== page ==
However, if we look at the current calendar, we’ll find no trace of the ancient rites. With the adoption of a new calendar after the defeat of Japan in World War II, the American forces occupying the country decided to change all those festivities that were too closely related to Shinto. Shintoism, in fact, had become the state religion in support of the imperial regime and was purged from traditional celebrations to avoid further spurts of nationalism.
As we’ve seen, nowadays, there are two main holiday periods in Japan: the New Year’s holidays, the most important Japanese holiday linked to the Shinto tradition, and the Golden Week in May, with five consecutive holidays, which allows workers and families to take a longer break.
Another festive time of the year, although devoid of any actual national holiday status, is Obon, the “festival of the dead,” which falls in the middle of August and represents the main Buddhist celebration in Japan. Despite the lack of national holidays, many stores and businesses are closed on the days immediately before and after the Obon.
A feature of the Japanese calendar is the enactment of all public holidays every year: if the holiday falls on a Saturday or Sunday, it’s automatically postponed to the following Monday, creating a so-called sanrenkyū (三連休, a “three-day vacation“). If there’s only one working day between two national holidays, the law provides for establishing a Kokumin no kyūjitsu (literally “Citizens’ holiday”), where the sandwiched day also becomes a holiday.
Depending on the year, these “bridge days” combined with weekends create what is known as Silver Week, another long vacation similar to Golden Week but taking place in September, during the first days of the fall season. However, the five days of the Silver Week only occur every five years or so. The next Silver Week will happen in 2026, while in 2020, Japanese people were only allowed four days off.
When do Japanese schools start and end in Japan?
According to the Japanese calendar, the school year starts in spring — specifically in April — a concept linked to the traditional Japanese calendar based on nature’s cycles. In the old days, spring, the season when people prepared for the planting season, was considered the beginning of the year.
Schools in Japan have three main holiday periods.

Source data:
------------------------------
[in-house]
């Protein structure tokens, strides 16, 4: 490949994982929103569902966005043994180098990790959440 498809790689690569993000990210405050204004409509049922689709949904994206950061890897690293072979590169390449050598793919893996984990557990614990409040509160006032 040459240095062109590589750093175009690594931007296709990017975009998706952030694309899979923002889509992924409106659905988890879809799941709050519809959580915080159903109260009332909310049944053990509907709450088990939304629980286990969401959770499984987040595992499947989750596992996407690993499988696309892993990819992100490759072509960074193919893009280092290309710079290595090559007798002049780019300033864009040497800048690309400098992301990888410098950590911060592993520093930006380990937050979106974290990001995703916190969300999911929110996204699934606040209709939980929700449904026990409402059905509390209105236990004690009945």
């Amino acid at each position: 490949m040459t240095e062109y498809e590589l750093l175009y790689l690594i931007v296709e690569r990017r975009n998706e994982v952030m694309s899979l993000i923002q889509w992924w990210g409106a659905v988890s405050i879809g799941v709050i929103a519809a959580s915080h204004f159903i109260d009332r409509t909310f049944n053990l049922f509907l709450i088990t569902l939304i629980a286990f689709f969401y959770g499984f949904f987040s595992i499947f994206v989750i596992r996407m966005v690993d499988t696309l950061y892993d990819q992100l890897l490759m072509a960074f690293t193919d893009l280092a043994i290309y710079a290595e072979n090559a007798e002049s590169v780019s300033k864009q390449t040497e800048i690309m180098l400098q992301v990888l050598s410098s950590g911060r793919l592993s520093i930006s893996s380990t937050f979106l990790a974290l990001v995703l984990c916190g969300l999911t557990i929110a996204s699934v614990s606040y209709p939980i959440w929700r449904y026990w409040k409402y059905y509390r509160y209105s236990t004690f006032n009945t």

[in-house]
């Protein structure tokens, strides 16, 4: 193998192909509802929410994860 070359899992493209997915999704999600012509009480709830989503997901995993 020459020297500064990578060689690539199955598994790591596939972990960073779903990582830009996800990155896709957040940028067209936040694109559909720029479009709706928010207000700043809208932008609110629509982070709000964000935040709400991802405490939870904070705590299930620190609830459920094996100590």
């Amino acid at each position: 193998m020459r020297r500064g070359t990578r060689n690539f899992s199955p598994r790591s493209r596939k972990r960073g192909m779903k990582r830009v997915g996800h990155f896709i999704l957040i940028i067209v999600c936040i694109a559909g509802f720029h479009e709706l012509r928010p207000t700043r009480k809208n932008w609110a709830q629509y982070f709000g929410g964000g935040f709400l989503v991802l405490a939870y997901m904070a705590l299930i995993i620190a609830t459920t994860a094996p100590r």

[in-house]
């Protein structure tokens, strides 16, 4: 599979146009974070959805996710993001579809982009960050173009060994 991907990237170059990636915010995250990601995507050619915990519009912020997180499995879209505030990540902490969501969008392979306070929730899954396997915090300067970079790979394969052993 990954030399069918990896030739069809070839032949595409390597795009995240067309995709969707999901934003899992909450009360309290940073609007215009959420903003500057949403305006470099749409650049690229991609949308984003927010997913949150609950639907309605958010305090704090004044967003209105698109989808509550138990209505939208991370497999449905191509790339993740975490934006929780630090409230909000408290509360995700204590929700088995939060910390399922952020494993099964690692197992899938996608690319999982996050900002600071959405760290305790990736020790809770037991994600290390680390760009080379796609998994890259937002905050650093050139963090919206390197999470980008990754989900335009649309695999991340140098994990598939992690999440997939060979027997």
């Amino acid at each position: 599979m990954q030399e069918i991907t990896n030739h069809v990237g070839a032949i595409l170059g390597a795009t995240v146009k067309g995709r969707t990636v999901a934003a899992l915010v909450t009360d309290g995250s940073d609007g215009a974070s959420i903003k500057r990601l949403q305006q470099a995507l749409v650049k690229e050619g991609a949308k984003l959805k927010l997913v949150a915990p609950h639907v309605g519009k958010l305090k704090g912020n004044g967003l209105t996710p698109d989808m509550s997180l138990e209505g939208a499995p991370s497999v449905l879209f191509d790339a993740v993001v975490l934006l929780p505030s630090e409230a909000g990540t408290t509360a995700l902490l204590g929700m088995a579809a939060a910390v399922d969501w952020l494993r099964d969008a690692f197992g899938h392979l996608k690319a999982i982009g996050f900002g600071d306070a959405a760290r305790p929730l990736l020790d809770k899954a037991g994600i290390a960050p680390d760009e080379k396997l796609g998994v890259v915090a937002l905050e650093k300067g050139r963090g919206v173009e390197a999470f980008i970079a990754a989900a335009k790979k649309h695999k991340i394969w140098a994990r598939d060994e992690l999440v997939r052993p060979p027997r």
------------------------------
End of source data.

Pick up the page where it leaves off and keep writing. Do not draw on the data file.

Spring vacation (about 20 days between March and April) is the most important break, as it marks the transition to the new school year.
Next, summer vacation lasts about one month, making it the longest period of rest for Japanese students. Schools close at the end of July and reopen the first week of September. In winter, schools close again for the New Year’s celebrations: the winter vacations usually last from December 20th until January 10th.
What times of the year should you avoid when traveling in Japan?
Touring Japan in spring, particularly during Golden Week, when so many Japanese people travel, comes with the risk of many trains and hotels being fully booked. Moreover, the most popular tourist attractions can get very crowded, taking a toll on your visit.
I also wouldn’t recommend traveling during the New Year’s holidays. This is another popular time to travel. In addition to the overcrowded trains and hotels, many tourist sites are also closed to the public. Some gardens, museums, and even several restaurants and shopping centers close for the holidays in major cities. So, be sure to double-check before booking your trip at the end of the year!
Taking a look at the Japanese calendar is a way to learn more about this extraordinary country and understand how the year unfolds for Japanese people. On the one hand, traveling to Japan during the holidays can be a bit challenging, but on the other, it’ll give you the chance to experience genuine moments of celebration and sharing up close, in a very relaxed atmosphere, and take part in the many activities (such as matsuri or various other celebrations) that these special times of the year have to offer.
Translation from Italian by Anna Toccoli